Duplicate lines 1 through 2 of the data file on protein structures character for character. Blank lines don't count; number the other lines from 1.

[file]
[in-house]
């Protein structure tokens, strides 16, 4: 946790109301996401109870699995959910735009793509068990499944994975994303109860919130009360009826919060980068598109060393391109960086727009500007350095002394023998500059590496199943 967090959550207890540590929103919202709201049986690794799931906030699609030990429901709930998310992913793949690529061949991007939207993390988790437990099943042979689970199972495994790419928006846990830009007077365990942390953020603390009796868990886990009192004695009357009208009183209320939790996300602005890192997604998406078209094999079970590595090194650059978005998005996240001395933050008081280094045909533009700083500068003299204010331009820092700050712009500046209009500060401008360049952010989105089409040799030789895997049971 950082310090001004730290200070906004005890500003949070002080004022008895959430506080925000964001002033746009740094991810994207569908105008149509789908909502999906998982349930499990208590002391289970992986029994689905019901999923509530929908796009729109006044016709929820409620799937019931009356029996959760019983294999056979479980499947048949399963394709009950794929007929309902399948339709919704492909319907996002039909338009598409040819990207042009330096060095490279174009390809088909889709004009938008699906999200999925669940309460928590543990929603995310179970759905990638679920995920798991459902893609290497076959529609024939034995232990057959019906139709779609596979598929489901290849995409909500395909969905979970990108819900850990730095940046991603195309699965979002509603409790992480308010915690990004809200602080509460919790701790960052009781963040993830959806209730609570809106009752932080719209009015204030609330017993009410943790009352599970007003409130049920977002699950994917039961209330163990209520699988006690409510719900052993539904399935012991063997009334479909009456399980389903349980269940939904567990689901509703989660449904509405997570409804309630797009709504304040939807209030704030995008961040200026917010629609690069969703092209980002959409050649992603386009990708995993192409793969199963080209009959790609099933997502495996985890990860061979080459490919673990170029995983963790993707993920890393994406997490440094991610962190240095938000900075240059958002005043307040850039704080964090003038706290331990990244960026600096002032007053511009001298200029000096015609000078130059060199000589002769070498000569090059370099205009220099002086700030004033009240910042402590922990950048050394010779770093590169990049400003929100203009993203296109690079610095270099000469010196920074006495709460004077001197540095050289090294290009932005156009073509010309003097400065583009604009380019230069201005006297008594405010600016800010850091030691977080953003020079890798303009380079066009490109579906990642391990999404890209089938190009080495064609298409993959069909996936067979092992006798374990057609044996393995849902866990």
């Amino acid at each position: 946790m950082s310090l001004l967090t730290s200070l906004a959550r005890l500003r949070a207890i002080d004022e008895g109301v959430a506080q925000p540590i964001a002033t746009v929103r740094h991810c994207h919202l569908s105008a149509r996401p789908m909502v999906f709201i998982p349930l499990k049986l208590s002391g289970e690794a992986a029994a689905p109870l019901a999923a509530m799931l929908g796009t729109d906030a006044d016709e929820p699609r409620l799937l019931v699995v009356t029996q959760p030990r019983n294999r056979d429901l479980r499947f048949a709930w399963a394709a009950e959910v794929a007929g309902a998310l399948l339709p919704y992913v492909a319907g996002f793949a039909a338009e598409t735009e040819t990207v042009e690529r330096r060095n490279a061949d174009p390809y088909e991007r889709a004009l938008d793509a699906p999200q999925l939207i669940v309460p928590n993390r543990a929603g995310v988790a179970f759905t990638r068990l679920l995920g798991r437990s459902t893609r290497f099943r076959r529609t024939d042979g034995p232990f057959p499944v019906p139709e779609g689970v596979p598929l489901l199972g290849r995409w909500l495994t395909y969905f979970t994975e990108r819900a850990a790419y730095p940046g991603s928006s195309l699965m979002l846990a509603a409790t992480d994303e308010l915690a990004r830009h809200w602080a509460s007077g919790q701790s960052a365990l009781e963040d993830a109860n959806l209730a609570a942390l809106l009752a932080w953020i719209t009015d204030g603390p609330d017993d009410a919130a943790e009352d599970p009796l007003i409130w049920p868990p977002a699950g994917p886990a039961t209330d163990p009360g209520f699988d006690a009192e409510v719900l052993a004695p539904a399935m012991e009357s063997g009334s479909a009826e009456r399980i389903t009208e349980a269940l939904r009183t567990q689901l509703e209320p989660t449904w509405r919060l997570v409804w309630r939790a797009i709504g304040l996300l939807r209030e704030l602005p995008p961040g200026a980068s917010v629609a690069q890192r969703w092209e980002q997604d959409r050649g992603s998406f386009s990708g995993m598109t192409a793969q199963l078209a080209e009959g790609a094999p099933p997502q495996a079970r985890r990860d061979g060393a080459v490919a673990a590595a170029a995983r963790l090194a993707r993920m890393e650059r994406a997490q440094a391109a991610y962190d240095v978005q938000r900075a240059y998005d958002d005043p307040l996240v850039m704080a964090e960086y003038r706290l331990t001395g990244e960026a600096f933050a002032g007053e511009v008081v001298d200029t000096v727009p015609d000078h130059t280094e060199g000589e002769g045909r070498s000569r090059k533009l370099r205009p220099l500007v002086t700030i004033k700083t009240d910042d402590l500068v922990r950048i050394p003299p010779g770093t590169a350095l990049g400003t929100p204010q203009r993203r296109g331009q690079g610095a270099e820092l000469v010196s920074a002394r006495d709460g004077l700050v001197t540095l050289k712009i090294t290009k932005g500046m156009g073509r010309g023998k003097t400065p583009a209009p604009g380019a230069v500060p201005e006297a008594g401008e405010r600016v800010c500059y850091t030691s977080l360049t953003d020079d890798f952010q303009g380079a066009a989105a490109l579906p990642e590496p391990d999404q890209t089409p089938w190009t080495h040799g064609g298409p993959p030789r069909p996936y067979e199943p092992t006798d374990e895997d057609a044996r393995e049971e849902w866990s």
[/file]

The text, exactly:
[in-house]
């Protein structure tokens, strides 16, 4: 946790109301996401109870699995959910735009793509068990499944994975994303109860919130009360009826919060980068598109060393391109960086727009500007350095002394023998500059590496199943 967090959550207890540590929103919202709201049986690794799931906030699609030990429901709930998310992913793949690529061949991007939207993390988790437990099943042979689970199972495994790419928006846990830009007077365990942390953020603390009796868990886990009192004695009357009208009183209320939790996300602005890192997604998406078209094999079970590595090194650059978005998005996240001395933050008081280094045909533009700083500068003299204010331009820092700050712009500046209009500060401008360049952010989105089409040799030789895997049971 950082310090001004730290200070906004005890500003949070002080004022008895959430506080925000964001002033746009740094991810994207569908105008149509789908909502999906998982349930499990208590002391289970992986029994689905019901999923509530929908796009729109006044016709929820409620799937019931009356029996959760019983294999056979479980499947048949399963394709009950794929007929309902399948339709919704492909319907996002039909338009598409040819990207042009330096060095490279174009390809088909889709004009938008699906999200999925669940309460928590543990929603995310179970759905990638679920995920798991459902893609290497076959529609024939034995232990057959019906139709779609596979598929489901290849995409909500395909969905979970990108819900850990730095940046991603195309699965979002509603409790992480308010915690990004809200602080509460919790701790960052009781963040993830959806209730609570809106009752932080719209009015204030609330017993009410943790009352599970007003409130049920977002699950994917039961209330163990209520699988006690409510719900052993539904399935012991063997009334479909009456399980389903349980269940939904567990689901509703989660449904509405997570409804309630797009709504304040939807209030704030995008961040200026917010629609690069969703092209980002959409050649992603386009990708995993192409793969199963080209009959790609099933997502495996985890990860061979080459490919673990170029995983963790993707993920890393994406997490440094991610962190240095938000900075240059958002005043307040850039704080964090003038706290331990990244960026600096002032007053511009001298200029000096015609000078130059060199000589002769070498000569090059370099205009220099002086700030004033009240910042402590922990950048050394010779770093590169990049400003929100203009993203296109690079610095270099000469010196920074006495709460004077001197540095050289090294290009932005156009073509010309003097400065583009604009380019230069201005006297008594405010600016800010850091030691977080953003020079890798303009380079066009490109579906990642391990999404890209089938190009080495064609298409993959069909996936067979092992006798374990057609044996393995849902866990």